UNICEF’s Joseph Hing and Rebecca Olul demonstrate a drone to children in the remote village of Epi in Vanuatu, a nation spread out across 83 volcanic islands.

UNICEF’s Joseph Hing and Rebecca Olul demonstrate a drone to children in the remote village of Epi in Vanuatu, a nation spread out across 83 volcanic islands.

Medicine From The Sky

How do you deliver vaccines to remote areas where there are no roads? Sheldon Yett ’86 is trying out one idea.

By Romel Hernandez | March 7, 2019

As UNICEF’s representative in the Pacific Islands, Sheldon Yett manages mind-boggling work travel as part of his daily duties. His vast territory encompasses 10.7 million square miles of ocean (nearly three times the size of the United States), including 14 sovereign nations, each with its own distinct culture and history, spread across hundreds of tropical islands and atolls.

However, the figure that matters most to him is 1.2 million—the number of children under 18 in the region, many of them struggling with poverty and its attendant woes. UNICEF partners with governments to support children’s health, education, and welfare, as well as providing emergency relief in a part of the globe frequently buffeted by cyclones and earthquakes.

Much of his work involves figuring out how to deliver aid wherever it is needed, no matter how remote. Based in Fiji, he has braved jeep rides over rugged mountain terrain, tiny turboprop-plane flights through squally weather, and “banana boat” rides on choppy seas.

“These vast distances make getting ‘here to there’ extremely difficult and expensive,” he says. “Often the challenge is how to get those vaccines and medicines that extra mile.”

His work recently made news headlines when UNICEF partnered with the government of Vanuatu on an innovative solution to going that extra distance. Vanuatu is a nation spread across 83 volcanic islands, where about 20% of its 35,000 children under age 5 are not getting recommended vaccinations. Among the leading causes of deaths of young children in the region are diarrhea and pneumonia—diseases preventable through basic health care.

While Westerners might romanticize the South Pacific as a tropical paradise, he notes, “If you’re the mother of a child who needs a vaccine, you’re not thinking about beautiful beaches.”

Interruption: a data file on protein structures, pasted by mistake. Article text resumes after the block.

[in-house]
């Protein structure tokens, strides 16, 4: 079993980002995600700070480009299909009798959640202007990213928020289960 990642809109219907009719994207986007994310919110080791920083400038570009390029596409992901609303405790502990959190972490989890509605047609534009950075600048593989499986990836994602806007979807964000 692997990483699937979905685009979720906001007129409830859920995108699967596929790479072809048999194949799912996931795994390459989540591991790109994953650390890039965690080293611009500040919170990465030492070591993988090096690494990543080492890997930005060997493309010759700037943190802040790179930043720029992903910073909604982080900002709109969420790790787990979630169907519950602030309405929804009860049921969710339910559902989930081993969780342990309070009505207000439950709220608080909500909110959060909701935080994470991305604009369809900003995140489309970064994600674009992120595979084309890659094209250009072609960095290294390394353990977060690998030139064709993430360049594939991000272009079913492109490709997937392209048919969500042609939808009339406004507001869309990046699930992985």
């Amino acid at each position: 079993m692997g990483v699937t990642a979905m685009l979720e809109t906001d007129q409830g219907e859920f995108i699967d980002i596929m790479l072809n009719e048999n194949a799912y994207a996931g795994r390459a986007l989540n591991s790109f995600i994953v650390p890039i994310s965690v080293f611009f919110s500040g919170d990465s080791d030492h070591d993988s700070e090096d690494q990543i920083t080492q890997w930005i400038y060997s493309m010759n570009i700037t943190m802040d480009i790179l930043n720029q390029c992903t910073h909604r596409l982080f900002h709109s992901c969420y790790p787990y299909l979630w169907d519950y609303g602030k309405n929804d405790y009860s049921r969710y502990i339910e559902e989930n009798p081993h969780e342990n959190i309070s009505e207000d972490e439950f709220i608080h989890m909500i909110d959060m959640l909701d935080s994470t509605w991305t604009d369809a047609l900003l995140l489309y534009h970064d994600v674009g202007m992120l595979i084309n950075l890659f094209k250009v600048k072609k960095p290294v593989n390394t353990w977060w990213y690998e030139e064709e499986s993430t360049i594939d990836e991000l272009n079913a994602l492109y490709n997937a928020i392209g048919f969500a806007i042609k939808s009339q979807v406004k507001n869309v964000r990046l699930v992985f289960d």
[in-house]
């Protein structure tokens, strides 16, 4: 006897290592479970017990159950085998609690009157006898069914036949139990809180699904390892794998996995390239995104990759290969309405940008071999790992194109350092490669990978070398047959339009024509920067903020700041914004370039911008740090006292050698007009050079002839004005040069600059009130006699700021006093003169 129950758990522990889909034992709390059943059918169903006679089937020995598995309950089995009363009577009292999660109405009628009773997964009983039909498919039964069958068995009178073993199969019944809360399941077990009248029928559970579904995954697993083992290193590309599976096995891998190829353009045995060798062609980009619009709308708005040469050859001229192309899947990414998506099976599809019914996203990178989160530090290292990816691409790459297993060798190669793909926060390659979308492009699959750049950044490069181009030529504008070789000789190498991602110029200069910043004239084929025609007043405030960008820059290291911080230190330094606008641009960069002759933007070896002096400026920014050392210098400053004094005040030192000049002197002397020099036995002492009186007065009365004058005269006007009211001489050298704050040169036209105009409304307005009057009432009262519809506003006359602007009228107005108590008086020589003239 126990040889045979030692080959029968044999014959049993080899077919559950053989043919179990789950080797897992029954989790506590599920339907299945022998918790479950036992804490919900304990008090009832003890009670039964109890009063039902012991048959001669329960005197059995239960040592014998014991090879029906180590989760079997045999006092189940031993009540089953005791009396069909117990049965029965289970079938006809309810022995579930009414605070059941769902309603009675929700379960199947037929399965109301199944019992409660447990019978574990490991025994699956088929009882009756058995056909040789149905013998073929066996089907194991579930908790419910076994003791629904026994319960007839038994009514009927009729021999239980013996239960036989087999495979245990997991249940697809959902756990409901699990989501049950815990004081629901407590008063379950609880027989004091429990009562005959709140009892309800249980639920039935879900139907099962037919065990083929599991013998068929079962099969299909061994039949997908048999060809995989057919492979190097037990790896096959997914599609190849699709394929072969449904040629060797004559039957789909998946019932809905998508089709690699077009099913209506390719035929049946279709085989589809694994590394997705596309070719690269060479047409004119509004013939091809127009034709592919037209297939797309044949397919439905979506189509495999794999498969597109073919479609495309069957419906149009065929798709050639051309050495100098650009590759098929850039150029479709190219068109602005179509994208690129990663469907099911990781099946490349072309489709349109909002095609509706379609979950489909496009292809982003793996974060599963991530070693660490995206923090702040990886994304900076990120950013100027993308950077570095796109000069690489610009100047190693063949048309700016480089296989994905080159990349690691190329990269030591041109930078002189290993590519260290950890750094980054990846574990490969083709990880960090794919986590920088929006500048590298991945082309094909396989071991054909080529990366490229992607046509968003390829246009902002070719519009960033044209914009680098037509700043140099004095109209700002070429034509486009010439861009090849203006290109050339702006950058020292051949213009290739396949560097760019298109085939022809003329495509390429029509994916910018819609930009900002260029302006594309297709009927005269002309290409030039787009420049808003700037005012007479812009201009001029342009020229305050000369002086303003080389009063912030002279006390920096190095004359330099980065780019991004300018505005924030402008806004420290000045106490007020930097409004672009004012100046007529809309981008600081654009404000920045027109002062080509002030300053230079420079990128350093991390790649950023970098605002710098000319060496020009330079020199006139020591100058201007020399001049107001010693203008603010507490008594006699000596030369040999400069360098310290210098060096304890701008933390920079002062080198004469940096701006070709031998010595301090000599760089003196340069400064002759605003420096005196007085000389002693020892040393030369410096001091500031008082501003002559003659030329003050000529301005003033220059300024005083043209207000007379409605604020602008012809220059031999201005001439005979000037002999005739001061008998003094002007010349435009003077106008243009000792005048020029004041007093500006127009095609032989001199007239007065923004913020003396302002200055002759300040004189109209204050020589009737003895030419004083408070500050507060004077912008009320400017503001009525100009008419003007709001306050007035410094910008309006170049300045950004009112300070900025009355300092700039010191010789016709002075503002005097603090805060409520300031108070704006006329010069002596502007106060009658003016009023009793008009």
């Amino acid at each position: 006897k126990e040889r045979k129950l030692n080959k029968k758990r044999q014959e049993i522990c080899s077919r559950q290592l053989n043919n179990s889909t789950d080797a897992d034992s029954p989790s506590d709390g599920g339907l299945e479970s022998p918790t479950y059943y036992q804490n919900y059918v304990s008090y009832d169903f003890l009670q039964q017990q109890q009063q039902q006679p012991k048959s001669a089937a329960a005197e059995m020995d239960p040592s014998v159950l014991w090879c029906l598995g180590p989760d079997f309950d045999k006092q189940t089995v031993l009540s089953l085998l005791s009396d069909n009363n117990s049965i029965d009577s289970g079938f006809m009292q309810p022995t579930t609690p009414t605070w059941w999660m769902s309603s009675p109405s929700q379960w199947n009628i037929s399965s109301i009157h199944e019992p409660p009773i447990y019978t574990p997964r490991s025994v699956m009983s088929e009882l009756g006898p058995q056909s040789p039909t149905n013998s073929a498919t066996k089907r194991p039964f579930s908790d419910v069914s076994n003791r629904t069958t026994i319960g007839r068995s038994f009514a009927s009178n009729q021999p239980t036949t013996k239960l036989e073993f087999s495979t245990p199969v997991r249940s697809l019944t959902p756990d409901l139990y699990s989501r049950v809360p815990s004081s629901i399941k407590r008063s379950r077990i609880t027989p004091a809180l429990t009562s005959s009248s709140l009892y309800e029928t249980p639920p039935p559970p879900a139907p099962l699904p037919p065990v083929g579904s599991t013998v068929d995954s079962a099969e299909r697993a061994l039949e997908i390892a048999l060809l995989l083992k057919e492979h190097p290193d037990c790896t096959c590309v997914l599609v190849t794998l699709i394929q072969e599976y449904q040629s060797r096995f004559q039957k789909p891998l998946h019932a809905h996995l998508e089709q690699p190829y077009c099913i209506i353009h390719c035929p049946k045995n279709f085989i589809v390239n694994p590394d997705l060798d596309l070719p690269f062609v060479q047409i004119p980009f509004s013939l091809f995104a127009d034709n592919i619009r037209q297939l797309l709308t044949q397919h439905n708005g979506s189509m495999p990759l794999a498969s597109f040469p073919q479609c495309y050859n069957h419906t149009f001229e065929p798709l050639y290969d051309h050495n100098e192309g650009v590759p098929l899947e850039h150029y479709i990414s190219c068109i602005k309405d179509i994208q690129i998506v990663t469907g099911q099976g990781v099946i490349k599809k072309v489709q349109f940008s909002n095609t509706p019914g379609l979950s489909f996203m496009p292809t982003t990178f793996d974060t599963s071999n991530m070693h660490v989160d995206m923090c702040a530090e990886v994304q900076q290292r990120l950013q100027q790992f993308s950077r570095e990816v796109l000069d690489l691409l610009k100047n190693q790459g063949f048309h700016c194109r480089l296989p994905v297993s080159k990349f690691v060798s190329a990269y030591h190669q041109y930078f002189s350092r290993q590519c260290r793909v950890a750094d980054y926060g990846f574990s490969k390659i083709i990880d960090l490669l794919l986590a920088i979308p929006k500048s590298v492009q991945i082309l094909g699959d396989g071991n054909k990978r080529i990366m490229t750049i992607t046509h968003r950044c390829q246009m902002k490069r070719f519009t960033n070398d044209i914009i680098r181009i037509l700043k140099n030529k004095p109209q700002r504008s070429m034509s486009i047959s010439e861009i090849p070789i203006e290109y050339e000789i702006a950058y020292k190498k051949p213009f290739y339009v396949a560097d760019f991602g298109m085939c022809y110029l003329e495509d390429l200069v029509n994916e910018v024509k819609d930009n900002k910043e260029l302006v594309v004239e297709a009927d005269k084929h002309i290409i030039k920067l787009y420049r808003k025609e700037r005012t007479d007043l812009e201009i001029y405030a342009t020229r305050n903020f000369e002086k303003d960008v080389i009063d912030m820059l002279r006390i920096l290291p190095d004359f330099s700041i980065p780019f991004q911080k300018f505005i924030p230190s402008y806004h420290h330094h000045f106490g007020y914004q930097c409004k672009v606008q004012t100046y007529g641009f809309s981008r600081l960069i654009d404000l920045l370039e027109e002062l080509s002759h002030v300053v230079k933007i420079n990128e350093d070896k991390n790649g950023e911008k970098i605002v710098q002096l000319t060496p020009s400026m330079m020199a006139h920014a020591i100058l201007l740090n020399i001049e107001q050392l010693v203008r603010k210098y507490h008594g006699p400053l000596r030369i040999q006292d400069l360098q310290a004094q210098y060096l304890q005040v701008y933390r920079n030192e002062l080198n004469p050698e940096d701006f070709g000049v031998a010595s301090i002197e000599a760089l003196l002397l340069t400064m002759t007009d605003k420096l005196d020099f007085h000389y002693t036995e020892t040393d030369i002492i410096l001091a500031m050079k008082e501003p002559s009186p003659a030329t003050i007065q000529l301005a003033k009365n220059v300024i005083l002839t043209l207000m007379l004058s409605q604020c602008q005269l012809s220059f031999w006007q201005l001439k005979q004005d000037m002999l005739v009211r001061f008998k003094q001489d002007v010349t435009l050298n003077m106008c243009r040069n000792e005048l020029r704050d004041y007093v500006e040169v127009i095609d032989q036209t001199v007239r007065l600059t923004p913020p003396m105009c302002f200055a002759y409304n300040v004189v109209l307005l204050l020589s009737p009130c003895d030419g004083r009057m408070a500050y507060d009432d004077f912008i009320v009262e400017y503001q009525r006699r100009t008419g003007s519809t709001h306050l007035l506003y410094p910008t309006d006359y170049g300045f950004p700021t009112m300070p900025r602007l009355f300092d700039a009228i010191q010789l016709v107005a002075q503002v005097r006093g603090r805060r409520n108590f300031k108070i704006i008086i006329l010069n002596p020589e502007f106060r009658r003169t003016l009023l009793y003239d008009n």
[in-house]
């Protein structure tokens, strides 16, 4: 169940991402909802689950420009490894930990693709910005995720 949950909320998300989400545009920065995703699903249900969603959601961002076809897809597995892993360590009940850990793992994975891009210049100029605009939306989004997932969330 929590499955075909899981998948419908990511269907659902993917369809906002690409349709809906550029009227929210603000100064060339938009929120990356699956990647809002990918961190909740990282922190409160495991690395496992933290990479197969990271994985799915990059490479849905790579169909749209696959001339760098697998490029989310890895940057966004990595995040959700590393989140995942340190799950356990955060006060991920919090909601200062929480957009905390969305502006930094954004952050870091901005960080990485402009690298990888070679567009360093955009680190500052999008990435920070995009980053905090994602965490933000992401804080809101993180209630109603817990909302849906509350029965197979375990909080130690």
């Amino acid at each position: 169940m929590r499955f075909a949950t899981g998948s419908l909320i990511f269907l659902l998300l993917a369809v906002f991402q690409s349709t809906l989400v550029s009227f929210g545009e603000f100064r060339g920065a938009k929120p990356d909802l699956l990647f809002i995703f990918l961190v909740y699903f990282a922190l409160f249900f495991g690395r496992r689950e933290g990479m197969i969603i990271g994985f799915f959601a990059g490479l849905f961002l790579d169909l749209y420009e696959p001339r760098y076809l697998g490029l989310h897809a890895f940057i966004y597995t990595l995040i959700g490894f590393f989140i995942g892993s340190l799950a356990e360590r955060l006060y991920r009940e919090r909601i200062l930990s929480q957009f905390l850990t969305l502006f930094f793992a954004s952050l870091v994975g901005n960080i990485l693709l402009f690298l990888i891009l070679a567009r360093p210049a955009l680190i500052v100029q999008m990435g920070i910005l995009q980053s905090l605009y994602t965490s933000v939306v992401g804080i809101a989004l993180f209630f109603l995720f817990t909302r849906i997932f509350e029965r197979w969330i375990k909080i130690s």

Last year UNICEF coordinated a trial program to deploy drones to transport vaccines to remote parts of Vanuatu. Carrying vaccines for up to 50 children, the drones make the deliveries to health centers deep in the mountains and jungles quicker, safer, and cheaper. 

“It’s been very successful,” he says, noting that UNICEF plans to expand the effort. 

The liberal arts education he got at Reed prepared him for the challenges of a career that has taken him to hot spots across the globe. His college experiences helped hone his ability to adapt to change and new environments, to come up with novel approaches to entrenched problems, and to dedicate himself to helping others in need.

The 14 countries in UNICEF’s Pacific region are remarkably diverse, each with its own challenges. Some, such as the Cook Islands, are relatively strong and stable with a strong GDP, while others, such as the Solomon Islands, are struggling. The area is also critically vulnerable to the impacts of climate change—natural disasters, changes to farming and fishing.

Because UNICEF depends on strong partnerships with individual governments and nongovernmental organizations, he has to be nimble, resourceful, and pragmatic in his approach.

“It’s quite a complex mix—you have to understand the drivers of social change, where the tensions are, who’s in charge,” he says. “You learn the most important thing to do is to listen.”

Sheldon was born in Brooklyn, New York, and raised by parents who served as diplomats overseas (his father worked for the U.S. Information Agency, his mother for the State Department). He attended elementary school in the former Yugoslavia and high school in Kenya.

He chose Reed because it seemed different from other small liberal arts colleges.

“Reed taught me to question, to challenge,” he says. “I learned how to drill down to fundamental issues, how to think things through and find connections that might not be obvious.”

With sights set on his future career, he majored in international relations because the interdisciplinary blend of political science, sociology, and economics appealed to his wide-ranging sensibility. Prof. Ed Segel [history 1973–2011] oversaw his thesis on international food aid and foreign policy. Prof. Segel pointed him towards the Peace Corps, where he spent two years in Niger. After returning to the States, he earned a master’s degree from Johns Hopkins.

Over the course of his career, he has found himself posted in the middle of major international conflicts and crises in Africa and Eastern Europe. He has provided food aid in violence-ravaged Rwanda, responded to the Ebola virus epidemic in Liberia, and raised awareness about child abuse in Macedonia.  While in Somalia in 2001 to coordinate efforts amid a cholera outbreak, he was kidnapped by militia and briefly held hostage before negotiations secured his release.

Sheldon has worked with UNICEF since 1996. He moved from Liberia when he was tapped to lead the organization in the Pacific (while also raising two daughters with his wife, Sharon).

“Here I don’t have to worry about warlords,” he says. “I worry about volcanoes and cyclones.”

He expects to stay in Fiji until 2020; his next stop is anybody’s guess. “I can’t imagine staying in one place forever,” he says. “I enjoy the challenge of going from Country A to Country B.”

Tags: Alumni, Health/Wellness